Recent studies by RTWH Aachen revealed that the failure rate of electric vehicles (EVs) is only between 0.9 and 1.2 per 10,000 vehicles, compared to 7.8 fire accidents per 10,000 with conventional combustion engines.
However, reports of alleged EV battery fires have remained a critical safety concern for manufacturers and a potential deterrent for some end users.
This is where artificial intelligence (AI) offers new opportunities. If ChatGPT comes to mind, know that AI plays a much larger role in the auto industry. In the case of EVs, it can support battery optimization, addressing critical challenges in battery development, reliability, and safety.
Vehicles are increasingly networked to collect large amounts of data, and an EV battery is no different. It’s accompanied by various sensors and control units — the battery management system (BMS) — designed to ensure safe operation and generate large amounts of data.
By using AI, more powerful battery management systems can be developed with the aim of fully negating battery overloads and failures.
BMS: The benefits and limitations
Engineers are racing to develop an EV battery with the greatest range, fastest charging speed, and lowest cost. In doing so, they’re often limited in accessing data because the battery cells are too new or there’s too much manual data to sort through.
The BMS is a first step toward greater safety, as it controls the battery and protects it from harmful operating conditions such as charging or discharging too quickly. A BMS is designed to prevent catastrophic failures by regulating the battery operation. It does so by using data on electrical parameters (current and voltage) and thermal conditions. This information can be accessed and transferred to the cloud, allowing manufacturers and operators to monitor the battery’s condition remotely.
However, this system also has limits. Typically, the primary task of the BMS is to control the battery rather than to recognize long-term trends. It reacts more to faults that occur at a specific time, much like how a sprinkler system reacts to a fire that’s already burning but cannot warn of an outbreak. This means that future safety-critical effects might go unnoticed.
This is where Cloud-supported AI analytics found in battery analytics software can offer additional protection, detecting and qualifying battery anomalies — at the cell level, in individual EVs, or across an entire fleet of vehicles. Artificial intelligence can provide a timely warning of battery failure or, in the worst-case scenario, a fire long before either occurs.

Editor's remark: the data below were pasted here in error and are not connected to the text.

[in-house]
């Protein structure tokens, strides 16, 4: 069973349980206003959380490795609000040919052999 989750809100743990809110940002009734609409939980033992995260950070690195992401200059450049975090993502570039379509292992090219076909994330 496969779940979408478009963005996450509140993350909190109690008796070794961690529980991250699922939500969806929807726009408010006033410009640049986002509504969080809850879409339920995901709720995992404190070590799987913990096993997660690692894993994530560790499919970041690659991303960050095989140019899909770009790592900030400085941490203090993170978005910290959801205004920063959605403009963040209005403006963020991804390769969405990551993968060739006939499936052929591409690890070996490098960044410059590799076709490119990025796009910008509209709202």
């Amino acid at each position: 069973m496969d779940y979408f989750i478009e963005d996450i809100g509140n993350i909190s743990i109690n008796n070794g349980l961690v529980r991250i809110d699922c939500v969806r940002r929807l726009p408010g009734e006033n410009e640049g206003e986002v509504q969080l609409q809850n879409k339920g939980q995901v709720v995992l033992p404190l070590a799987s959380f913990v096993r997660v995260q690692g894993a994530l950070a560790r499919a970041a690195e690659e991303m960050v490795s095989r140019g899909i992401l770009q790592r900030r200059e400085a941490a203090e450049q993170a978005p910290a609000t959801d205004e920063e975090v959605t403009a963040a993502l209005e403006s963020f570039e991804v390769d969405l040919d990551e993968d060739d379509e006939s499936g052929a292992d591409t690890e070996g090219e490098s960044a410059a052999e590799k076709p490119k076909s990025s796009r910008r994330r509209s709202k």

Although such fires are extremely rare, as the RTWH Aachen report proved, they’re still possible. The chemical composition of an EV battery also makes such fires difficult or impossible to extinguish quickly.
Effects of battery aging
In addition to safety risks, an EV battery is also subject to continuous wear and tear — known as battery aging. Aging depends on time, usage, charging practices, and environmental conditions.
For example, frequent fast charging at low outside temperatures can lead to battery aging or damage, especially if the battery is not sufficiently preheated. The good news is that data from the vehicle can allow AI-supported systems to continuously monitor these effects and make usage recommendations or technical interventions (e.g., better charge control). The result is an AI system that protects the battery’s longevity over time, saving costly battery repairs or replacements.
AI-supported systems ensure safer, longer-lasting batteries and promote greater sustainability. According to a recent study, EVs already produce up to 89% less CO2 emissions than combustion engines. If EVs are charged with green electricity, their balance sheet improves further.
Two additional factors positively impact sustainability: maximizing the battery’s service life and reusing it in the energy sector. Long-term service life can be achieved primarily through optimized design and use. These are mainly determined by insights into the battery’s aging and best practices (or activities to avoid, such as fast charging in cold environments without pre-conditioning the battery).
Transparency about the battery condition is also a prerequisite for reuse after EV life, such as for buffer storage at home or at fast-charging stations. But this can only happen if the battery is still suitable for operation after removing it from the vehicle and converting it. And this is where AI can provide a diagnosis of the current condition and a service life forecast.
AI is the key
Transportation is transforming, becoming increasingly electrified. Auto manufacturing is increasingly relying on data to optimize its products. If used correctly, it’s possible to learn from this data, ensuring safer vehicles and more sustainable mobility — all without sacrificing comfort. Artificial intelligence is providing the key. Its systematic use can extend the service life of EV batteries, reduce vehicle costs, and (most importantly) increase safety and sustainability.
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Filed Under: Batteries, FAQ